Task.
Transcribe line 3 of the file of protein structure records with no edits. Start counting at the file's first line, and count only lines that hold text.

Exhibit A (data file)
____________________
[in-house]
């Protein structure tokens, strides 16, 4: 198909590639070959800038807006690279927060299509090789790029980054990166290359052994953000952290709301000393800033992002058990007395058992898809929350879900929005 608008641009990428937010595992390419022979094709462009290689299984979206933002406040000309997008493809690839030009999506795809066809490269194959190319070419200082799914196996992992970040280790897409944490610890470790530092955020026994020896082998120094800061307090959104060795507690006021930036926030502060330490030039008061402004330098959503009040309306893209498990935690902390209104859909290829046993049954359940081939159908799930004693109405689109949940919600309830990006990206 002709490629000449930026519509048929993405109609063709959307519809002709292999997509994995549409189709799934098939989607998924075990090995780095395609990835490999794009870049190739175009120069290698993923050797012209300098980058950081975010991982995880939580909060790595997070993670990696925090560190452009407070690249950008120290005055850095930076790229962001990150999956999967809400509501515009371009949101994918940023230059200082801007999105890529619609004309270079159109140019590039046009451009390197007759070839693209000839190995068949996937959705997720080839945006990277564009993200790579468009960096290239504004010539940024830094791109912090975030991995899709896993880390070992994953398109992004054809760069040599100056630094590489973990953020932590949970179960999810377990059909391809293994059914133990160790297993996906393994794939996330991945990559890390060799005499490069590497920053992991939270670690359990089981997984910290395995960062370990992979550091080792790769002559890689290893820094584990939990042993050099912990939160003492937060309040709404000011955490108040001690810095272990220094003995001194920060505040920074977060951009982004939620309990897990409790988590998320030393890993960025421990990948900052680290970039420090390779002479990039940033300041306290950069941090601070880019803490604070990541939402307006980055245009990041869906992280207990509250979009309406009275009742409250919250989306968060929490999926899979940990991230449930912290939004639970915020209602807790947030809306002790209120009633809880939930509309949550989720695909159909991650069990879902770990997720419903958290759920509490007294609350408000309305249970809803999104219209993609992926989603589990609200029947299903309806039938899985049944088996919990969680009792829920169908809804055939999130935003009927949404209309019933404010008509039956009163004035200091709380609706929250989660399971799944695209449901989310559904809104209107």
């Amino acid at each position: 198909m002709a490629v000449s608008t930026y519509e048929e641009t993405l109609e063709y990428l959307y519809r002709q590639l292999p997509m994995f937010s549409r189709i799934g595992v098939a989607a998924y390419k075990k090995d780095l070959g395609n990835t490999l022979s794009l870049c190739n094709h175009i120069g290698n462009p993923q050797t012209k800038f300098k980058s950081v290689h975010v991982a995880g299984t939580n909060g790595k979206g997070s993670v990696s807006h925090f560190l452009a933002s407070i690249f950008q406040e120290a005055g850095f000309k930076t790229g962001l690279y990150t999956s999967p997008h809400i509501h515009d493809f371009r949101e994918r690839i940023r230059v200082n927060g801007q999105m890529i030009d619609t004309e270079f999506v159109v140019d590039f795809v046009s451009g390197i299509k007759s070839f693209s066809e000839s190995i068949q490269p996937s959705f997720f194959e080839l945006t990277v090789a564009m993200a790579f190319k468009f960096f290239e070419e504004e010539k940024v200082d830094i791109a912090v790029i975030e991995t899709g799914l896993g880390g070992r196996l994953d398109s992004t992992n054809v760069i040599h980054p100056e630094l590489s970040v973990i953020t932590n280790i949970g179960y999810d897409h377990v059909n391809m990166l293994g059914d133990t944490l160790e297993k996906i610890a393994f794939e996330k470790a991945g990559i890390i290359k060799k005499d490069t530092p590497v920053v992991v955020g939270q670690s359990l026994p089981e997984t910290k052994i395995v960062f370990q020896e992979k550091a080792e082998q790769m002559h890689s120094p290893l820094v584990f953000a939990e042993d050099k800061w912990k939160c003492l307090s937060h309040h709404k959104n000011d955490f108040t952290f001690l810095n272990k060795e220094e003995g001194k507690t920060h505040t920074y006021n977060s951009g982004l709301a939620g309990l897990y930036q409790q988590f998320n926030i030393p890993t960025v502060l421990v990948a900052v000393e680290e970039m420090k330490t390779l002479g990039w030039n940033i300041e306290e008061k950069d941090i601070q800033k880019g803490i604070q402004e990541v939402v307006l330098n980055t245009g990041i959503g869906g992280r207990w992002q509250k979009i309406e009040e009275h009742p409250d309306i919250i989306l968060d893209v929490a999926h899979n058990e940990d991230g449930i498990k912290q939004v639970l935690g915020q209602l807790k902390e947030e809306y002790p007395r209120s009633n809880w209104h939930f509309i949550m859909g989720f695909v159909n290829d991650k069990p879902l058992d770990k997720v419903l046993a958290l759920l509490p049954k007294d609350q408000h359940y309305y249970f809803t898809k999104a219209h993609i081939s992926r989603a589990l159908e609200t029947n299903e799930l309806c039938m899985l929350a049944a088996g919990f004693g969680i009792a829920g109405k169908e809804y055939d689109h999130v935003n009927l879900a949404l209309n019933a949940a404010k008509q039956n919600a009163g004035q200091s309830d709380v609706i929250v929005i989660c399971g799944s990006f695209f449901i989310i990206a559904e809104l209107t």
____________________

């Amino acid at each position: 198909m002709a490629v000449s608008t930026y519509e048929e641009t993405l109609e063709y990428l959307y519809r002709q590639l292999p997509m994995f937010s549409r189709i799934g595992v098939a989607a998924y390419k075990k090995d780095l070959g395609n990835t490999l022979s794009l870049c190739n094709h175009i120069g290698n462009p993923q050797t012209k800038f300098k980058s950081v290689h975010v991982a995880g299984t939580n909060g790595k979206g997070s993670v990696s807006h925090f560190l452009a933002s407070i690249f950008q406040e120290a005055g850095f000309k930076t790229g962001l690279y990150t999956s999967p997008h809400i509501h515009d493809f371009r949101e994918r690839i940023r230059v200082n927060g801007q999105m890529i030009d619609t004309e270079f999506v159109v140019d590039f795809v046009s451009g390197i299509k007759s070839f693209s066809e000839s190995i068949q490269p996937s959705f997720f194959e080839l945006t990277v090789a564009m993200a790579f190319k468009f960096f290239e070419e504004e010539k940024v200082d830094i791109a912090v790029i975030e991995t899709g799914l896993g880390g070992r196996l994953d398109s992004t992992n054809v760069i040599h980054p100056e630094l590489s970040v973990i953020t932590n280790i949970g179960y999810d897409h377990v059909n391809m990166l293994g059914d133990t944490l160790e297993k996906i610890a393994f794939e996330k470790a991945g990559i890390i290359k060799k005499d490069t530092p590497v920053v992991v955020g939270q670690s359990l026994p089981e997984t910290k052994i395995v960062f370990q020896e992979k550091a080792e082998q790769m002559h890689s120094p290893l820094v584990f953000a939990e042993d050099k800061w912990k939160c003492l307090s937060h309040h709404k959104n000011d955490f108040t952290f001690l810095n272990k060795e220094e003995g001194k507690t920060h505040t920074y006021n977060s951009g982004l709301a939620g309990l897990y930036q409790q988590f998320n926030i030393p890993t960025v502060l421990v990948a900052v000393e680290e970039m420090k330490t390779l002479g990039w030039n940033i300041e306290e008061k950069d941090i601070q800033k880019g803490i604070q402004e990541v939402v307006l330098n980055t245009g990041i959503g869906g992280r207990w992002q509250k979009i309406e009040e009275h009742p409250d309306i919250i989306l968060d893209v929490a999926h899979n058990e940990d991230g449930i498990k912290q939004v639970l935690g915020q209602l807790k902390e947030e809306y002790p007395r209120s009633n809880w209104h939930f509309i949550m859909g989720f695909v159909n290829d991650k069990p879902l058992d770990k997720v419903l046993a958290l759920l509490p049954k007294d609350q408000h359940y309305y249970f809803t898809k999104a219209h993609i081939s992926r989603a589990l159908e609200t029947n299903e799930l309806c039938m899985l929350a049944a088996g919990f004693g969680i009792a829920g109405k169908e809804y055939d689109h999130v935003n009927l879900a949404l209309n019933a949940a404010k008509q039956n919600a009163g004035q200091s309830d709380v609706i929250v929005i989660c399971g799944s990006f695209f449901i989310i990206a559904e809104l209107t």